Hood Canal bridge "groundbreaking" set for Saturday
Port Angeles, WA - After more than half a dozen years of research and planning, it’s finally time to “turn some dirt” on the Hood Canal Bridge project, with the official kickoff of the $200 million construction work set for this weekend.
Back in 1997, the State Department of Transportation began laying plans for replacing the aging, eastern section of the bridge, the 40 year old stretch that didn’t sink in a catastrophic windstorm in 1979. D.O.T. knew the span was quickly reaching the end of its life, and would have to be replaced if it were going to continue safe passage for hundreds of thousands of vehicles every year.
After a lot of surveying, design and consideration, it was also decided it would be best to also retrofit the western half of the bridge at the same time, making it wider and extending its service life.
With the bridge providing a vital transportation link between Puget Sound communities and the coast, state officials were determined to fund the massive project, even when transportation dollars became scarce.
Saturday, Congressman Norm Dicks will be joined by dignitaries from Clallam, Jefferson and Kitsap Counties in marking the official start of construction for the big project. That ceremony will take place at Salisbury Point County Park, which is on the Kitsap side of Hood Canal just north of the bridge.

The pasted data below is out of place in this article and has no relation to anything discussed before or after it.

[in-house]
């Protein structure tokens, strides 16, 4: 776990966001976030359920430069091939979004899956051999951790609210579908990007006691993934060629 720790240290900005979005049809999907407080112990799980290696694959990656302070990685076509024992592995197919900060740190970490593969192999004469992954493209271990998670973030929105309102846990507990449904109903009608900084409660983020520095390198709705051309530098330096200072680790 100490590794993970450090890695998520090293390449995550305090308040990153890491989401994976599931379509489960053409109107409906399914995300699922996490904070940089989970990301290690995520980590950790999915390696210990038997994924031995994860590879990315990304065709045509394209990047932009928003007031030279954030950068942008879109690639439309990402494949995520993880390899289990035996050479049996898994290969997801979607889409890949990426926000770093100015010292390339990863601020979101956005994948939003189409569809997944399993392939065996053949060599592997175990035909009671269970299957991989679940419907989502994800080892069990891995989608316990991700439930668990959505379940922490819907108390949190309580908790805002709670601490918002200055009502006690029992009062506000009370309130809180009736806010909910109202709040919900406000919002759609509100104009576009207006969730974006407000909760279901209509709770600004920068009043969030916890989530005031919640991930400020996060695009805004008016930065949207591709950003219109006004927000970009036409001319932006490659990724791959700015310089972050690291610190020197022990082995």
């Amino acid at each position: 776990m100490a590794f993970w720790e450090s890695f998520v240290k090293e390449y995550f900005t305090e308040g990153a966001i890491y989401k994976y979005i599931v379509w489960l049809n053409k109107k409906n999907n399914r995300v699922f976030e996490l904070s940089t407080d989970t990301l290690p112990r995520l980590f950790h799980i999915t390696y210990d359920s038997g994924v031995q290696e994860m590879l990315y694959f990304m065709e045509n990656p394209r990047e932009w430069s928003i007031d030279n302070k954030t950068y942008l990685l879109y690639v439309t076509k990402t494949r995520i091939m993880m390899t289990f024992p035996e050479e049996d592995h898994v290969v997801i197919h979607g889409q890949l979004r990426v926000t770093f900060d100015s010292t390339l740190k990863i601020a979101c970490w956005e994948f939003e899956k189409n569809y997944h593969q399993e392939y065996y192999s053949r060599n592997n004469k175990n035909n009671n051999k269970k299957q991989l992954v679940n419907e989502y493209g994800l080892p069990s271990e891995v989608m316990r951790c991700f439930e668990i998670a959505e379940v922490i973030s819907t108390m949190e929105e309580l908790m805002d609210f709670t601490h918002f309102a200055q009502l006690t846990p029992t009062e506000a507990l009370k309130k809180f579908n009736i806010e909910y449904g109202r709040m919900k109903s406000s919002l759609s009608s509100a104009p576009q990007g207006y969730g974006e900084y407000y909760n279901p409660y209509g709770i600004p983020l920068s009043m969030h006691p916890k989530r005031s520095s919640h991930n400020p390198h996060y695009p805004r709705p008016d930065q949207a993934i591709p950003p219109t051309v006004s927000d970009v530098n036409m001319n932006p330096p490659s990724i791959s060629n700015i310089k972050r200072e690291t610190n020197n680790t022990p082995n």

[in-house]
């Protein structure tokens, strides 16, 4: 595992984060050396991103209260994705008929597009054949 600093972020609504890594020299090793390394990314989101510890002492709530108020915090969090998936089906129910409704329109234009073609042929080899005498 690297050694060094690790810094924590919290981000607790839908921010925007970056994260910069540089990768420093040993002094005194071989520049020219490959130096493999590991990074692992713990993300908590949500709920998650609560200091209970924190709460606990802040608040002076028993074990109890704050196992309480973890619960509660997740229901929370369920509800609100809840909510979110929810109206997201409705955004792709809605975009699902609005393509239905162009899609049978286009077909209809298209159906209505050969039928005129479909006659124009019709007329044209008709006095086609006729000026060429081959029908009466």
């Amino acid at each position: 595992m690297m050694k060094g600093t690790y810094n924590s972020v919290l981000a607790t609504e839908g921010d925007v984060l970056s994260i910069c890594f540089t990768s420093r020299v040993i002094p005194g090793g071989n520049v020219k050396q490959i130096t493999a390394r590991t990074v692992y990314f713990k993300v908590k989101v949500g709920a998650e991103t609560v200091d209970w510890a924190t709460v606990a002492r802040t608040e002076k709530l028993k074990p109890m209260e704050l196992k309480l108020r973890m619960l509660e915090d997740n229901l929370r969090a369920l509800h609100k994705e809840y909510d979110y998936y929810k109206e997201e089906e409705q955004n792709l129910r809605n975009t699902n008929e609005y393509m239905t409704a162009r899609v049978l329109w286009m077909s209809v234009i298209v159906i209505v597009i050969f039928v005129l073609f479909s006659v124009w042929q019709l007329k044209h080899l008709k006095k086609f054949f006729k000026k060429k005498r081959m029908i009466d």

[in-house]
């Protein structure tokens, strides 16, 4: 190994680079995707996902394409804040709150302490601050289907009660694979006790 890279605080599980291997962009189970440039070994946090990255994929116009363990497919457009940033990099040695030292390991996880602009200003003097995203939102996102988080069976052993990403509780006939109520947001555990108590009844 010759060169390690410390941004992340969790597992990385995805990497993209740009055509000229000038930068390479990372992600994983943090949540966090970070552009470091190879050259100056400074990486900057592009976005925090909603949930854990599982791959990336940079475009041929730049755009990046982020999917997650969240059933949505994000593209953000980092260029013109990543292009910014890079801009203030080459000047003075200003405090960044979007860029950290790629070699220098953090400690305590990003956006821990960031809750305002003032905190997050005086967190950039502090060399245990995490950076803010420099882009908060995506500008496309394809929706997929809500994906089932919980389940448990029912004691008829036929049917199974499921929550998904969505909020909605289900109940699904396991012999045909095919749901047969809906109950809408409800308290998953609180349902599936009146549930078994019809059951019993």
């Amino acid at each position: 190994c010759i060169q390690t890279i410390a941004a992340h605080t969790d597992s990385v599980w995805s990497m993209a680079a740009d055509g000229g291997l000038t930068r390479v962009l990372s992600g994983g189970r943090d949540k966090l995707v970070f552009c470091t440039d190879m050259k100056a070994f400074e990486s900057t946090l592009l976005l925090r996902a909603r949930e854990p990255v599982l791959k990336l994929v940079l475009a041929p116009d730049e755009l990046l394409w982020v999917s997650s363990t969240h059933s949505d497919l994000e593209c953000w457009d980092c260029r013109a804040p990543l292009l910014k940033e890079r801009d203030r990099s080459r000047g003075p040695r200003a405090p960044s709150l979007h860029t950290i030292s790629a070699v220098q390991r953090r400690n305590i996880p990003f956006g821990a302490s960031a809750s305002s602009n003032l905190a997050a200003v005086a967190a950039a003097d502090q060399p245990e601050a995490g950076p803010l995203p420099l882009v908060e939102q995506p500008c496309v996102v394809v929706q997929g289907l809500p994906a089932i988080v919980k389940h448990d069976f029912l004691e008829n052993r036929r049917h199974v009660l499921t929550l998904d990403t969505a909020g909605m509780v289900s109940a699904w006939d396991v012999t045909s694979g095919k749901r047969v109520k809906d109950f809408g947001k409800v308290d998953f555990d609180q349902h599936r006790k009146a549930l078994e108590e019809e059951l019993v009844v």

The ceremony is bound to bring back a sense of déjà vu for Dicks, who was front and center when the ribbon was cut re-opening the western half of the bridge in 1982, after it had been replaced.
State Representative Jim Buck, who has been fighting to insure there’s funding to replace the bridge for the past several years, believes the Hood Canal Bridge project is worthy of worldwide attention.
The bridge is the longest floating span over saltwater on the planet, and represents a major engineering feat. In fact, it’s amazing to consider what was accomplished when the bridge was first built back in 1959.
Buck, himself an engineer by profession, equates the bridge reconstruction with other massive public works undertakings such as the “Big Dig” tunneling project in Boston, and says it should get equal billing in documentaries.
To that end, PNN has already begun documenting many of the important stages in the bridge’s replacement and will be following the project closely over the next couple of years.
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